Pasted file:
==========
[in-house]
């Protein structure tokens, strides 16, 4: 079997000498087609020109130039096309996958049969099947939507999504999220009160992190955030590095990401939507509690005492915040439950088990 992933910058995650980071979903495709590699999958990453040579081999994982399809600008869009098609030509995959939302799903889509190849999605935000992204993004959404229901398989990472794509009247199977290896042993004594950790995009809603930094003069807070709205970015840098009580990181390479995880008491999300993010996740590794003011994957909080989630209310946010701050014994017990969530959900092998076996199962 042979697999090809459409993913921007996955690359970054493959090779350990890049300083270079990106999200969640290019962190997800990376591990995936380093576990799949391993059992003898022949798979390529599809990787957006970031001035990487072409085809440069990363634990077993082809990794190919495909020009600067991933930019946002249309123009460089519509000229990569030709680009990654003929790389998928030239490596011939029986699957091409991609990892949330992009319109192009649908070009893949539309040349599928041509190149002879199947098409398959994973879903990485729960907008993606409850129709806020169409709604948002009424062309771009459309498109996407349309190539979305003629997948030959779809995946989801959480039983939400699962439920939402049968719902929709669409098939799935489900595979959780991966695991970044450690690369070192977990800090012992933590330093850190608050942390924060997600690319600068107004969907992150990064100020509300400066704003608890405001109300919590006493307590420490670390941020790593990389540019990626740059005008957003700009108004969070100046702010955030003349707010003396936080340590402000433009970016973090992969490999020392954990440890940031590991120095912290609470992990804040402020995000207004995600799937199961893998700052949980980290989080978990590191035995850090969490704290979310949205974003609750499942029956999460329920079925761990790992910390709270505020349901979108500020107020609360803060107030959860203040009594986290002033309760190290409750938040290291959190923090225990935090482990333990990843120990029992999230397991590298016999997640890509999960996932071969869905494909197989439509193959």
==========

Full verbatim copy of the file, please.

[in-house]
């Protein structure tokens, strides 16, 4: 079997000498087609020109130039096309996958049969099947939507999504999220009160992190955030590095990401939507509690005492915040439950088990 992933910058995650980071979903495709590699999958990453040579081999994982399809600008869009098609030509995959939302799903889509190849999605935000992204993004959404229901398989990472794509009247199977290896042993004594950790995009809603930094003069807070709205970015840098009580990181390479995880008491999300993010996740590794003011994957909080989630209310946010701050014994017990969530959900092998076996199962 042979697999090809459409993913921007996955690359970054493959090779350990890049300083270079990106999200969640290019962190997800990376591990995936380093576990799949391993059992003898022949798979390529599809990787957006970031001035990487072409085809440069990363634990077993082809990794190919495909020009600067991933930019946002249309123009460089519509000229990569030709680009990654003929790389998928030239490596011939029986699957091409991609990892949330992009319109192009649908070009893949539309040349599928041509190149002879199947098409398959994973879903990485729960907008993606409850129709806020169409709604948002009424062309771009459309498109996407349309190539979305003629997948030959779809995946989801959480039983939400699962439920939402049968719902929709669409098939799935489900595979959780991966695991970044450690690369070192977990800090012992933590330093850190608050942390924060997600690319600068107004969907992150990064100020509300400066704003608890405001109300919590006493307590420490670390941020790593990389540019990626740059005008957003700009108004969070100046702010955030003349707010003396936080340590402000433009970016973090992969490999020392954990440890940031590991120095912290609470992990804040402020995000207004995600799937199961893998700052949980980290989080978990590191035995850090969490704290979310949205974003609750499942029956999460329920079925761990790992910390709270505020349901979108500020107020609360803060107030959860203040009594986290002033309760190290409750938040290291959190923090225990935090482990333990990843120990029992999230397991590298016999997640890509999960996932071969869905494909197989439509193959």